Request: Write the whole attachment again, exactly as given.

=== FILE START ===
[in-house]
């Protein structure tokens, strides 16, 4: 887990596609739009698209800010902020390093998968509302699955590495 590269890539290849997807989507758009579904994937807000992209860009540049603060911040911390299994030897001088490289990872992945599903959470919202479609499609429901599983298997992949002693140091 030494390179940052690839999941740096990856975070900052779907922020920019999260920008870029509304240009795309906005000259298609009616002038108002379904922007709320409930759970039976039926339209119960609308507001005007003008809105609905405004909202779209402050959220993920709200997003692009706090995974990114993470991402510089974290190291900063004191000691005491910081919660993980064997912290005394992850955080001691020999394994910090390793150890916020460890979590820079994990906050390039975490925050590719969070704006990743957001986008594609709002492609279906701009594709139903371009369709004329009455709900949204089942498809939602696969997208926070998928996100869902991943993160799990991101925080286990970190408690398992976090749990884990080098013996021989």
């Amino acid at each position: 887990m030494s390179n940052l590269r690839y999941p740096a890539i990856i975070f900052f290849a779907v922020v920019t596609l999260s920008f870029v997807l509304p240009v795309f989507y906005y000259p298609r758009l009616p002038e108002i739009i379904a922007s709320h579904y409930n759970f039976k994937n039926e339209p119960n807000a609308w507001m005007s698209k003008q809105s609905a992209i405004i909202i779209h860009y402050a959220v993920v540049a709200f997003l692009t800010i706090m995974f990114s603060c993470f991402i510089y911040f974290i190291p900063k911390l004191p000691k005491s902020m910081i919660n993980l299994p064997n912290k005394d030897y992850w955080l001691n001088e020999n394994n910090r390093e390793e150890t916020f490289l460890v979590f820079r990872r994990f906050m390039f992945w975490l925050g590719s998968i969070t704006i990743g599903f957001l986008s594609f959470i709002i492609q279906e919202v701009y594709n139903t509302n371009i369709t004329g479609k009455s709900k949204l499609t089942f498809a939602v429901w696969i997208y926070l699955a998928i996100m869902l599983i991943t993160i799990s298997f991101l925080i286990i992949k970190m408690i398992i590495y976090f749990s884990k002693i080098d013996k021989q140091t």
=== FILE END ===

[in-house]
């Protein structure tokens, strides 16, 4: 887990596609739009698209800010902020390093998968509302699955590495 590269890539290849997807989507758009579904994937807000992209860009540049603060911040911390299994030897001088490289990872992945599903959470919202479609499609429901599983298997992949002693140091 030494390179940052690839999941740096990856975070900052779907922020920019999260920008870029509304240009795309906005000259298609009616002038108002379904922007709320409930759970039976039926339209119960609308507001005007003008809105609905405004909202779209402050959220993920709200997003692009706090995974990114993470991402510089974290190291900063004191000691005491910081919660993980064997912290005394992850955080001691020999394994910090390793150890916020460890979590820079994990906050390039975490925050590719969070704006990743957001986008594609709002492609279906701009594709139903371009369709004329009455709900949204089942498809939602696969997208926070998928996100869902991943993160799990991101925080286990970190408690398992976090749990884990080098013996021989």
């Amino acid at each position: 887990m030494s390179n940052l590269r690839y999941p740096a890539i990856i975070f900052f290849a779907v922020v920019t596609l999260s920008f870029v997807l509304p240009v795309f989507y906005y000259p298609r758009l009616p002038e108002i739009i379904a922007s709320h579904y409930n759970f039976k994937n039926e339209p119960n807000a609308w507001m005007s698209k003008q809105s609905a992209i405004i909202i779209h860009y402050a959220v993920v540049a709200f997003l692009t800010i706090m995974f990114s603060c993470f991402i510089y911040f974290i190291p900063k911390l004191p000691k005491s902020m910081i919660n993980l299994p064997n912290k005394d030897y992850w955080l001691n001088e020999n394994n910090r390093e390793e150890t916020f490289l460890v979590f820079r990872r994990f906050m390039f992945w975490l925050g590719s998968i969070t704006i990743g599903f957001l986008s594609f959470i709002i492609q279906e919202v701009y594709n139903t509302n371009i369709t004329g479609k009455s709900k949204l499609t089942f498809a939602v429901w696969i997208y926070l699955a998928i996100m869902l599983i991943t993160i799990s298997f991101l925080i286990i992949k970190m408690i398992i590495y976090f749990s884990k002693i080098d013996k021989q140091t």